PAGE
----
Joining the grassland monitoring project, GrassCheckGB, and switching to paddock grazing is helping a high-yielding herd in Dorset maximise milk from grazed grass and cut its concentrate costs.

Dorset dairy producer, Josh Booth, says he’s still on a learning curve when it comes tograssland management. Still in his 20s and gradually taking over, with his brother, Michael, at Manor Farm near Dorchester, the family are keen to produce as much milk as they can from grazed grass – the farm’s cheapest feed resource.

His parents, Andrew and Vicky, had signed up to the grass monitoring project, GrassCheckGB, in 2019. So Josh aims to continue using the information the project supplies to raise the quality and increase the growth and utilisation of grass on the 243 hectare (600 acre) farm.

The 10,000 litre herd had been strip grazed until around two years ago, but the family recognised that grass utilisation was not optimised under that system.

“Utilisation was especially poor at this time of year if the weather was dry and the cows may have gone on to inadequate covers when they first went into a new field,” says Josh.“However, by the time they’d moved across the field, the grass was usually too long andstemmy and I’d say the covers were probably close to 4,000kg dry matter (DM)/ha when we moved the fence for the last time.

“The balance between grass quality and quantity wasn’t ideal, and the cows would lie on and waste a lot of the long grass,” he adds.

The family decided to move to paddock grazing, splitting the farm’s core grazing platform –which comprised four fields over 26ha (65 acre) – into 24 paddocks of just over one hectare (2.7 acres) each.

The 24 paddocks are grazed for a minimum of four hours/day by the high-yielders from the year-round calving herd, always meeting and sometimes exceeding the minimum grazing requirement from milk buyers, Waitrose.

Waitrose themselves are partners in the GrassCheckGB project, and keen to encourage their suppliers to maximise the use of grazed grass.

“GrassCheckGB ties in well with the company’s grazing pledge,” explains Brian Barnett,chairman of the Waitrose Dairy Farmers Group, who supply the supermarket’s milk. “Bysupporting the project, we are helping producers meet the minimum 120 days of grazing they commit to achieve each year, although many exceed this, at over 200 days.”

Josh confirms that the project has helped extend his herd’s grazing season, with lows out last year into November.

He uses a plate meter on a weekly basis to improve efficiency, and says: “We aim to go onto each paddock at a cover of 3,000kg DM/ha and graze it in 24-36 hours. The lows will follow the highs which have ideally taken the best quality, and we want them to graze itdown to 1,700kg DM/ha.”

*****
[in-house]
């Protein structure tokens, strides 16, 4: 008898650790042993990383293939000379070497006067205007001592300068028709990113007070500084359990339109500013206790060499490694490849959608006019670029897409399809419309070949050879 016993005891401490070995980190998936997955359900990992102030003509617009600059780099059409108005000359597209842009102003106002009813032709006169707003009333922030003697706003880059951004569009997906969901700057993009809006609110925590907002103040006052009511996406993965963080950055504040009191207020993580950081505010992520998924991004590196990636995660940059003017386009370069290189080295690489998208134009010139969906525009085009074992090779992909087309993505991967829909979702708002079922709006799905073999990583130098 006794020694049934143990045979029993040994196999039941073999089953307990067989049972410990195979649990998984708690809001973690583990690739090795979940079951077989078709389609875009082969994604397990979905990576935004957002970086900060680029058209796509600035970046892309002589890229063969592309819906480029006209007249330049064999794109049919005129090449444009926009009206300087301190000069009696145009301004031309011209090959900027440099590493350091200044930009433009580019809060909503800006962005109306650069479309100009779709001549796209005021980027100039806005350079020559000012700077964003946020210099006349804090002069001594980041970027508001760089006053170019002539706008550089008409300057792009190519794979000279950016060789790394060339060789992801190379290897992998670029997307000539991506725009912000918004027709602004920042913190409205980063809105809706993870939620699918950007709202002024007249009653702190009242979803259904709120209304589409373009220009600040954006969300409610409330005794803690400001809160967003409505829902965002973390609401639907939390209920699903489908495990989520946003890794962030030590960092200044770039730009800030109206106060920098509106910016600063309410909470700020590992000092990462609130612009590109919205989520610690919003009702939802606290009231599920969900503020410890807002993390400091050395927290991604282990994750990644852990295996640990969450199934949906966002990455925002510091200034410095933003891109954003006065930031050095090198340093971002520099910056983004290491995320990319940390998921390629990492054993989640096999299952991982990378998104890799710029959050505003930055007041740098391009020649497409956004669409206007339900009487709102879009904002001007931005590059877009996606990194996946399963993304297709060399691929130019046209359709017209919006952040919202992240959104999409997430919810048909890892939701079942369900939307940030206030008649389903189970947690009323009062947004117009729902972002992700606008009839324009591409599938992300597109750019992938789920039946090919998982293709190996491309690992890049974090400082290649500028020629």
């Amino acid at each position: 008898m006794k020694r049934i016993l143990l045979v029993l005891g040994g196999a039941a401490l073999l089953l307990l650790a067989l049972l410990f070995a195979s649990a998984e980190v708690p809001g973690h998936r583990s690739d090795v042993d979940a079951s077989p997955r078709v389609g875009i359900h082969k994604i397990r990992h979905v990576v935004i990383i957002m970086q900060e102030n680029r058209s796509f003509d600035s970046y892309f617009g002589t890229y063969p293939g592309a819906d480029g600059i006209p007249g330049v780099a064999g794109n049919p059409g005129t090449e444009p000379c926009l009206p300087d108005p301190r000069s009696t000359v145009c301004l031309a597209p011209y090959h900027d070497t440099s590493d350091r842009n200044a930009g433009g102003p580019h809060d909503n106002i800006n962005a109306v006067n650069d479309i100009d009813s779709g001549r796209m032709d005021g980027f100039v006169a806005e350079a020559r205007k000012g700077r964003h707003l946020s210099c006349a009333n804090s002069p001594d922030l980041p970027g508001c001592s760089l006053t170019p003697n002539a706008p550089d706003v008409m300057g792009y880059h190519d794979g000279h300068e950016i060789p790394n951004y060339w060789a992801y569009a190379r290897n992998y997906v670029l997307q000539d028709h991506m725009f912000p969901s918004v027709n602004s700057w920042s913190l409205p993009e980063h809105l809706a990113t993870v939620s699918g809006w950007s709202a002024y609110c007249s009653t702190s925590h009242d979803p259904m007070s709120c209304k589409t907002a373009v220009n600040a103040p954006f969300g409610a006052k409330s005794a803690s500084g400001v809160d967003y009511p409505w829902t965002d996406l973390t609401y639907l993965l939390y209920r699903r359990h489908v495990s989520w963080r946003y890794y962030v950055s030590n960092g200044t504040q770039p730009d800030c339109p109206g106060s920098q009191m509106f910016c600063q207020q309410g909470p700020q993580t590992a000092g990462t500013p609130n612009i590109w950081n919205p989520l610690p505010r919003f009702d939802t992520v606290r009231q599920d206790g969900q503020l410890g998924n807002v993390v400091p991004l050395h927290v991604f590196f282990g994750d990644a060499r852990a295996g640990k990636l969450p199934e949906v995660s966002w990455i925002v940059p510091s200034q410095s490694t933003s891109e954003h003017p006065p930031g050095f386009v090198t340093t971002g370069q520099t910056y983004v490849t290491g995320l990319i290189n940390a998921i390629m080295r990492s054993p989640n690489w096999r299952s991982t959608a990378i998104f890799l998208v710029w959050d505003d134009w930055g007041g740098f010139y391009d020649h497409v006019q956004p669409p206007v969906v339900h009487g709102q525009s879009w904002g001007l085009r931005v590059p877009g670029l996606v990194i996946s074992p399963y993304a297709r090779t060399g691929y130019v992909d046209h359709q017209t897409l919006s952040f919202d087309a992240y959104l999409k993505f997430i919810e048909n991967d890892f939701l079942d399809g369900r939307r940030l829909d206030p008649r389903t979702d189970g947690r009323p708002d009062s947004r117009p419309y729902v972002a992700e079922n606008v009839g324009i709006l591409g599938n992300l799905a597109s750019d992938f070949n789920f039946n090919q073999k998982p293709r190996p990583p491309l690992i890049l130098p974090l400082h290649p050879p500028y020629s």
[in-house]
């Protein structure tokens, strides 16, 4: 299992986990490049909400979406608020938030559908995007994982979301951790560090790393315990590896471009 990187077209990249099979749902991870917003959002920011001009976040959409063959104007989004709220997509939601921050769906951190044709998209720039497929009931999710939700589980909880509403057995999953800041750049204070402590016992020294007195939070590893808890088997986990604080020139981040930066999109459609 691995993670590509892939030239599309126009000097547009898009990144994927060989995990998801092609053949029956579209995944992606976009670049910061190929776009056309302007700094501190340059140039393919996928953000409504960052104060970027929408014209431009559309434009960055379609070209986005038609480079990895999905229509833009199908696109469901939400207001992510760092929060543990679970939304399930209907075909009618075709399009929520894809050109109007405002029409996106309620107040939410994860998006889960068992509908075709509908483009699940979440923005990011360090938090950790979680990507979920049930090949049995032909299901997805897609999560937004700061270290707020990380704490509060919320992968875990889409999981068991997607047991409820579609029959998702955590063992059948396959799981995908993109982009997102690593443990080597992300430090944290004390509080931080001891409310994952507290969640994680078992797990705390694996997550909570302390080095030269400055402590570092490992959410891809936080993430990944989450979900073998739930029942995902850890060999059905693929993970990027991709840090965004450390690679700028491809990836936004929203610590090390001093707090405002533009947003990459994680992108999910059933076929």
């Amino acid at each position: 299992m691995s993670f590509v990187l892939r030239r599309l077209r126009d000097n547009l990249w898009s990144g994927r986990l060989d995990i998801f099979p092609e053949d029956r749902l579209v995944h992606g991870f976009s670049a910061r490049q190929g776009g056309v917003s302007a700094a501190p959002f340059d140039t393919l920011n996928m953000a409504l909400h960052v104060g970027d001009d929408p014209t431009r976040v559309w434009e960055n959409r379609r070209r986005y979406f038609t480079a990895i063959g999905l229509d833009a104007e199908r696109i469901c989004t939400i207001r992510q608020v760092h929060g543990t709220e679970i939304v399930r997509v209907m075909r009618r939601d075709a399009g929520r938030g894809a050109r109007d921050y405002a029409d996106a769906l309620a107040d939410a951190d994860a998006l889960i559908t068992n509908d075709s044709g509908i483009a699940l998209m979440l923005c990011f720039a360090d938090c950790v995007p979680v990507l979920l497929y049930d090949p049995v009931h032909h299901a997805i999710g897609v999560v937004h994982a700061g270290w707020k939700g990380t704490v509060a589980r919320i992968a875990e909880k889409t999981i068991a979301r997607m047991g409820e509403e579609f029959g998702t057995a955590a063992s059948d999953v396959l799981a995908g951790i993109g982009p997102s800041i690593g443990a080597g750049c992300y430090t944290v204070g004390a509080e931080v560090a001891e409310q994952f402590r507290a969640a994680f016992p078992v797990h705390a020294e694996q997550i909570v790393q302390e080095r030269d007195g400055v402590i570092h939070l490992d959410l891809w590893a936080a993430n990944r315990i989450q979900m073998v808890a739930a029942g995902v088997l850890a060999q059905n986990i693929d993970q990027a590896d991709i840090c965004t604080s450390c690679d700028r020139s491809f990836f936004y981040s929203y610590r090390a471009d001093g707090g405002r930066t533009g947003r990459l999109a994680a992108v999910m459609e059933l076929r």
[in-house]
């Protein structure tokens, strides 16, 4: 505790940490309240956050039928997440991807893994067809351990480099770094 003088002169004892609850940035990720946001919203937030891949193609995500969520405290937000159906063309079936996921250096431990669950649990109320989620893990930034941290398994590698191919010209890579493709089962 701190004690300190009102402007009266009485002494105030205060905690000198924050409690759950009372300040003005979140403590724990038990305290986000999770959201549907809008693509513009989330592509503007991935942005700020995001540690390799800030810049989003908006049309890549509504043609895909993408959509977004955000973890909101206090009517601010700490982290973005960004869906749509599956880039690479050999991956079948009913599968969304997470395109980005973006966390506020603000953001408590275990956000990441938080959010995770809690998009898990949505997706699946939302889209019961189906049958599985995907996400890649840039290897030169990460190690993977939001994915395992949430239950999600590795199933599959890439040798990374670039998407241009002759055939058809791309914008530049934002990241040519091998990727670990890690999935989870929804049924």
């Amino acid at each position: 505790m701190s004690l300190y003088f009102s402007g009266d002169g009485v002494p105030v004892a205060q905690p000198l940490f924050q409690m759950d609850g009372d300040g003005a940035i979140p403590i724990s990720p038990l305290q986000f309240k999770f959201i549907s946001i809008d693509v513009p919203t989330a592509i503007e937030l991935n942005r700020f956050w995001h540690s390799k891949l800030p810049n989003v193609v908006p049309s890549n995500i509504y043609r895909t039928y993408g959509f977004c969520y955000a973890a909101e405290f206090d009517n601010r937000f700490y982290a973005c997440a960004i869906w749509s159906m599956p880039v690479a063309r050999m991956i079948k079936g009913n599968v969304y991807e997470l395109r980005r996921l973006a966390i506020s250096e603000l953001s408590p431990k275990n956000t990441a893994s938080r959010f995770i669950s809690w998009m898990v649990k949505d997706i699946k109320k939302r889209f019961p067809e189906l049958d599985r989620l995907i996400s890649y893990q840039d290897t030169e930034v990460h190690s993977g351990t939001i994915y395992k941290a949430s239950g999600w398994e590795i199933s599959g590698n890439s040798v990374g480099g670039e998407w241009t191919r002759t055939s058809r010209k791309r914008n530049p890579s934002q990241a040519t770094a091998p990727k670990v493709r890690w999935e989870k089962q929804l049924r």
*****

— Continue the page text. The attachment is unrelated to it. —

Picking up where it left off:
A rotation length of around 24 days mirrors the number of paddocks, by which time the grass should be fully recovered for the next grazing round.

“Regrowth is so much faster under the paddock-grazing system than it was before,” he says.“I believe that’s partly due to over-grazing in some places when we were strip-grazing, especially near the gates, which perhaps left fields with residuals as low as 1,400kg DM/ha.”

Noting such low residuals tend to impede the sward’s recovery, he says grazing so low also has a detrimental effect on the herd’s performance.

The change in practice has also boosted grass production and last year, an impressive yield of 10.7t DM/ha was achieved across the grazing platform.

However, Josh says the new system is still a work in progress; paddock size may need to be adjusted and he feels too much grass went to seed in the dry spell this summer.

But he says milk production has definitely increased since the change was made, with more consistency in yields as peaks and troughs have been ironed out.

Grass quality has also improved as part of the project, with this year’s metabolisable energy(ME) levels reaching 11.6MJ/kg DM in early summer, and remaining around this level for over three months.

A further benefit of analysing grass has been in the formulation of buffer rations and Josh now sends the grass analysis results to his nutritionist, Mike Bray from Kite Consulting, every month.

Mike says: “It’s unusual, but very useful, to have this level of analysis, as we’d normally takean average analysis from spring, summer and autumn grazing, based on a previous database of samples.

“However, having the analysis allows rationing to be carried out as if changing conserved forages, and potentially makes large financial savings,” he says.

This has been quantified in the late lactation cows which have a higher reliance on grazed grass than the high yielders. When their grazed grass had just one extra megajoule (MJ) of metabolisable energy (ME) per kg DM, purchased feed costs were reduced from £1.03 to 47p per cow per day, equating to a drop from 3.27p/litre to 1.49p/litre.

Josh says: “I know we sometimes turn out on less-than-ideal leys but think that’s happenedless this year than last. I hope we will get to the stage when we are less reliant on our silagestocks and can maximise milk from grazed grass.”

Manor Farm facts

  • 275 milking cows produce 10,000 litres on 243ha arable and grassland farm
  • Joined GrassCheckGB in 2019; moved from strip- to paddock-grazing system
  • Aim to enter covers at 3,000kg DM/ha and leave residuals of 1,700kg DM/ha
  • Analyse fresh grass fortnightly, aiming for high ME
  •  ME maintained through spring and early summer but dropped in August
  • Declining energy was associated with grass heading in earlier summer drought
  • Reseed 26ha grazing platform every five years with ryegrass/white clover mix